At my current job, I was hired to be a call center rep and was moved to full-time software development under the same title/pay (I've been programming 8 hours/day for 5 months here). There are no intellectual property rights clauses in any of the paperwork I signed, nothing mentioning ownership of software for the company.

The closest thing I could find was the confidentiality agreement which states:

No materials related to [Company Name] or its clients shall be removed from the premises or duplicated in any manner without direction/authorization of senior leadership.

Do I retain ownership/copyright of the software I write here?


I'm reading into Work for Hire and am not quite sure how/when that applies. Does this apply if you have worked on software at any time (personal or work time) that is applied at work? And does it apply if it is not within the scope of my position?

In my case I have spent both personal and work time creating what I use. The scope of my position is to be a callcenter rep, however, I am given full leeway to develop, just not the position or pay.

  • What's your jurisdiction? It's highly unlikely that you retain ownership of the IP as it was created as a work for hire. You'd probably need to be an independent contractor or doing business as some legal entity and stipulate that you retain ownership to actually retain it. IANAL.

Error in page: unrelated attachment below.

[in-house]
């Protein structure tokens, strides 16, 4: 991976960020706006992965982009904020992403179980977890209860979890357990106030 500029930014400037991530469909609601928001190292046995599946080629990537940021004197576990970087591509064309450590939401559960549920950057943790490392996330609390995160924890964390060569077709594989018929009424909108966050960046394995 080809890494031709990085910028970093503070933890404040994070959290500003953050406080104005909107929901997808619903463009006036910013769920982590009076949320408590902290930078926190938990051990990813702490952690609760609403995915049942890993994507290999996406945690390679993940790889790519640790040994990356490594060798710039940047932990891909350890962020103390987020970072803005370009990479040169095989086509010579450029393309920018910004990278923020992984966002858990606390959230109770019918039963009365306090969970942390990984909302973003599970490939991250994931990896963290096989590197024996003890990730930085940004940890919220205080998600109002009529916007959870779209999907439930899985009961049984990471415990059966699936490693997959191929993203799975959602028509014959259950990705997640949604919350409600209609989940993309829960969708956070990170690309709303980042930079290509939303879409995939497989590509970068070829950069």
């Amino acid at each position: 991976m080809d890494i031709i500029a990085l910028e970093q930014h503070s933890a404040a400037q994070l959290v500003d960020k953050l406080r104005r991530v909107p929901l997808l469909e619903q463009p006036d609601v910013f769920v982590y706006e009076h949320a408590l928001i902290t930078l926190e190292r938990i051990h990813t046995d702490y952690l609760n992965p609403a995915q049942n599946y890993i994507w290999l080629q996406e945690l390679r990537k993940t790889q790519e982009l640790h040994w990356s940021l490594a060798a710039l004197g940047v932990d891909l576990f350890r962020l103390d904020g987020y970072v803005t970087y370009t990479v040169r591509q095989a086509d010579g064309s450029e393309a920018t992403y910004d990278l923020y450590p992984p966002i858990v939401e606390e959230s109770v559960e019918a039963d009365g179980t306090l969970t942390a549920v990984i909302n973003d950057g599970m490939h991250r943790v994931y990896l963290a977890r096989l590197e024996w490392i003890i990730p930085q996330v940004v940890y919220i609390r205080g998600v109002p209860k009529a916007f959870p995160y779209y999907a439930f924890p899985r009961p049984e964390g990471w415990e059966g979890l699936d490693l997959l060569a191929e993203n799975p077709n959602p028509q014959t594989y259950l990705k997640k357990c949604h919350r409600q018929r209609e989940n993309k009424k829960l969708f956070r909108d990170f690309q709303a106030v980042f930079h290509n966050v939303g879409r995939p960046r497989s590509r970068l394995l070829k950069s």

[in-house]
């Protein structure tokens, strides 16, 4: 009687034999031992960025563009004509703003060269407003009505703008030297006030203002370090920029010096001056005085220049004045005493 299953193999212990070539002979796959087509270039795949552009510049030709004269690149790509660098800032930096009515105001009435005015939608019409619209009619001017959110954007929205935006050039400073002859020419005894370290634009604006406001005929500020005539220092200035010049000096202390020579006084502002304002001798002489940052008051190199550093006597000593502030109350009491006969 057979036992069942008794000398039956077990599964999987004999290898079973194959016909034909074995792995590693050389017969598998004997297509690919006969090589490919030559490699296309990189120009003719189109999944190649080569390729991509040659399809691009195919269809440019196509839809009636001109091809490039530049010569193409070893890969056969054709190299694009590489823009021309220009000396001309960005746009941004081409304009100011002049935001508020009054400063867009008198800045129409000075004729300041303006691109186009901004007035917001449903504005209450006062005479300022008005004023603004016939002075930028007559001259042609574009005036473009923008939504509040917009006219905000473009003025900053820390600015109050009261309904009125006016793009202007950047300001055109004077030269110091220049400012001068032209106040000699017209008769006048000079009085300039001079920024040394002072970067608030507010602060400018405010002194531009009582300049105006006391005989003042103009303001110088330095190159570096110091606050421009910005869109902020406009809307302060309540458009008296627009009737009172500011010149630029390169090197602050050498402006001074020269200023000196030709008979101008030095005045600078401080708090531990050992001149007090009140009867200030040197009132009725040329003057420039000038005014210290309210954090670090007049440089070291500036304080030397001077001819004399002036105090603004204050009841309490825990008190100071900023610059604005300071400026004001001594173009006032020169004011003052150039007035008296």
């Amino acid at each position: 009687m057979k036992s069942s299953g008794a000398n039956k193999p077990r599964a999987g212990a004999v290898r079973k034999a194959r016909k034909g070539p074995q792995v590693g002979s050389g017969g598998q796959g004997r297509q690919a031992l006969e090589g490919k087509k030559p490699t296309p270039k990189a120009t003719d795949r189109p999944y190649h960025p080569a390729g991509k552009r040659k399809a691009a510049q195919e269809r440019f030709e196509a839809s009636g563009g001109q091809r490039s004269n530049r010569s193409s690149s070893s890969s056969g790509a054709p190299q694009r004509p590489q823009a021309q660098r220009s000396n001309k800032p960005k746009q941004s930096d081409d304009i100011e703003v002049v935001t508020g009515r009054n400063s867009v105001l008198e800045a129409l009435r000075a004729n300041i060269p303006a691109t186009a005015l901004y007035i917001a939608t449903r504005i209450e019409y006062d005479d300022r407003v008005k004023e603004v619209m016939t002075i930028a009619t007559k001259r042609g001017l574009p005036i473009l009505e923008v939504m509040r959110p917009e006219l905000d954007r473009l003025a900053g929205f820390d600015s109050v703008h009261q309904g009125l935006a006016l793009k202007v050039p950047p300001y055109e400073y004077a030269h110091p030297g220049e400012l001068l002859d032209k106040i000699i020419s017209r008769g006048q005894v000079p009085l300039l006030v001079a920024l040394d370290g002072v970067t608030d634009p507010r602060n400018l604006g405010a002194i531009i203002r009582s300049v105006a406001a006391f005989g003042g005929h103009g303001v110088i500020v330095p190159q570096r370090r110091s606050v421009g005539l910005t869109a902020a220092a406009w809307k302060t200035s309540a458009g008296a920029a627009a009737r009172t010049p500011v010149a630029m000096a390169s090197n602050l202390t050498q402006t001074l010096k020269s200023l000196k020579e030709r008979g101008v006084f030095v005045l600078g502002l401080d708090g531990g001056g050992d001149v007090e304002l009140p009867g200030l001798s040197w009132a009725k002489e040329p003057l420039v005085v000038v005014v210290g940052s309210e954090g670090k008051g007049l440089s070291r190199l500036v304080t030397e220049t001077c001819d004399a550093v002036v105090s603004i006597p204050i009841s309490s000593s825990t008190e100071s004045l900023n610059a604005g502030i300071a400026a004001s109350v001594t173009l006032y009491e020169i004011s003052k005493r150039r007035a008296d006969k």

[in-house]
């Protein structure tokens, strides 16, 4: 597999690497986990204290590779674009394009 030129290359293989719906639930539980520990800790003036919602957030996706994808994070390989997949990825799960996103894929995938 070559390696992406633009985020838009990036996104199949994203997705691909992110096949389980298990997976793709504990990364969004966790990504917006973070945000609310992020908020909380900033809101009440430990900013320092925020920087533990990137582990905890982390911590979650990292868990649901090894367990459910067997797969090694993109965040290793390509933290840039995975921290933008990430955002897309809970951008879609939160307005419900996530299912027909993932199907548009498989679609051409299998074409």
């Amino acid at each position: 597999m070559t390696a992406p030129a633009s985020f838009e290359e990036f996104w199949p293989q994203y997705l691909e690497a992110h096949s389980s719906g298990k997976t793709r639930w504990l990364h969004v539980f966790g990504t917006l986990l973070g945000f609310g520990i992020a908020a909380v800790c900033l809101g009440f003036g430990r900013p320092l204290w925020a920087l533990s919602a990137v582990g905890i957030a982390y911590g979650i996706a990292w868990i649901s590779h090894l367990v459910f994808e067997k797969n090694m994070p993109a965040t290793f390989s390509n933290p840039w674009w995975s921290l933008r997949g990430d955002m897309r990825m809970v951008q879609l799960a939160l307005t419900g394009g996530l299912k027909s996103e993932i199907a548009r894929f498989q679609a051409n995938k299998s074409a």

– Patrick87
    Jan 30, 2016 at 23:09
  • Ah, that's good to know. I'm in Oregon. Jan 30, 2016 at 23:13
  • 1
    Being in the USA, you can be 100% sure that anything written by you as an employee has your employer as the owner of the copyright, without any copyright transfer needed. In some countries you have the irrevocable right to claim that you wrote the software, which is (a) true and (b) has no financial value.
    – gnasher729
    Jan 31, 2016 at 0:44

1 Answer 1


As an employee you are performing "work for hire". All IP produced by work for hire belongs to the hirer i.e. your employer owns it, you don't.

Some jurisdictions recognise moral copyright which generally grants the individual creator rights to attribution and for their work to not be used in a way which could damage their reputation or the artistic merit in the work.


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